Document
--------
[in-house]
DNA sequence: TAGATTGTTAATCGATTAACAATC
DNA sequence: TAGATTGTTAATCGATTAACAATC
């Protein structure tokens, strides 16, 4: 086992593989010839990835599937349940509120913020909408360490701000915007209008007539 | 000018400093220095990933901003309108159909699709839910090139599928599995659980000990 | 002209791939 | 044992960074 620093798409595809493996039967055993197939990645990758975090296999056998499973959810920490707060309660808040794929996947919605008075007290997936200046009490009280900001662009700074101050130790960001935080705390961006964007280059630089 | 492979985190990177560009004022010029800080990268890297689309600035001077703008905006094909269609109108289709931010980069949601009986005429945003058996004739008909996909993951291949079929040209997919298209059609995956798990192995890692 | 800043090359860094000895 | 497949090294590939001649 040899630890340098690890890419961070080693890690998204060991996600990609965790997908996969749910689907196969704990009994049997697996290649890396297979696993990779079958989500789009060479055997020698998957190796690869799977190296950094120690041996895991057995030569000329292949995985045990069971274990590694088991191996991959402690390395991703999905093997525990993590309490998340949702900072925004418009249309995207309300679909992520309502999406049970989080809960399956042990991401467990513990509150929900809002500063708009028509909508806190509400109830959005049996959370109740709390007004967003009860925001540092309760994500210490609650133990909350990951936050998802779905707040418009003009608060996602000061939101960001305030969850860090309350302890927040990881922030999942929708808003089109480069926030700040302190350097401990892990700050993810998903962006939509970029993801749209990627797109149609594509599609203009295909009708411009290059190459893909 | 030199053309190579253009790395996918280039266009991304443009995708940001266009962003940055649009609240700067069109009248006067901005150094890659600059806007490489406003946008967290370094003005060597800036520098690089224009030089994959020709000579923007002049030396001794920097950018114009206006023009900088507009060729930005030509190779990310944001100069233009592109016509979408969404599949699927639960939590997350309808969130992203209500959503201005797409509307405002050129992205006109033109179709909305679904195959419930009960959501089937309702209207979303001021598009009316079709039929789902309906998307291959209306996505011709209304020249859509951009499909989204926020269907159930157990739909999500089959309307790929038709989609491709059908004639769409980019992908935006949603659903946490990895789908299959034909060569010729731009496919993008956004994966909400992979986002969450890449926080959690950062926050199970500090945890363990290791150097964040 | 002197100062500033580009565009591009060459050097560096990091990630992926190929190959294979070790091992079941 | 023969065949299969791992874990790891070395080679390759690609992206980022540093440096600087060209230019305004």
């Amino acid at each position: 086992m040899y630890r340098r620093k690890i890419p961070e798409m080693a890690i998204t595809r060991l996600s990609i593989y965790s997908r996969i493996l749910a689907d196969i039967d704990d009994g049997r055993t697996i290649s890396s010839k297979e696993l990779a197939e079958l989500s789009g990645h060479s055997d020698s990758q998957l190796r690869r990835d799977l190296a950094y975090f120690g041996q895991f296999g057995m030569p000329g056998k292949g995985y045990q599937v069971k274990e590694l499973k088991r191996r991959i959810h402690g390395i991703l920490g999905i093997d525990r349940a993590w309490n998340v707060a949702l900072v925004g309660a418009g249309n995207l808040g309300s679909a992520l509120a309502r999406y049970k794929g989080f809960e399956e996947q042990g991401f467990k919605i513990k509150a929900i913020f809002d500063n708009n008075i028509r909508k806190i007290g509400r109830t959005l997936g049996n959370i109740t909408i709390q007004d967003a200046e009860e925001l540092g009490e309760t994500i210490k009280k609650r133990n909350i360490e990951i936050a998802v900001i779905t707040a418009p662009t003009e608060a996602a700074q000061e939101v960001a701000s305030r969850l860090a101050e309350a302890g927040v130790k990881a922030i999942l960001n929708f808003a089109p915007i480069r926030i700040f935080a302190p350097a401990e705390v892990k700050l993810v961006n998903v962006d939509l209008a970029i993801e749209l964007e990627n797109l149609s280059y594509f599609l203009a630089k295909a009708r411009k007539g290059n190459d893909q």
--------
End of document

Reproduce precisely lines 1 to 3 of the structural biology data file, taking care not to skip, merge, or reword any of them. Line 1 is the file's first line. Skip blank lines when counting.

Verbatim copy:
[in-house]
DNA sequence: TAGATTGTTAATCGATTAACAATC
DNA sequence: TAGATTGTTAATCGATTAACAATC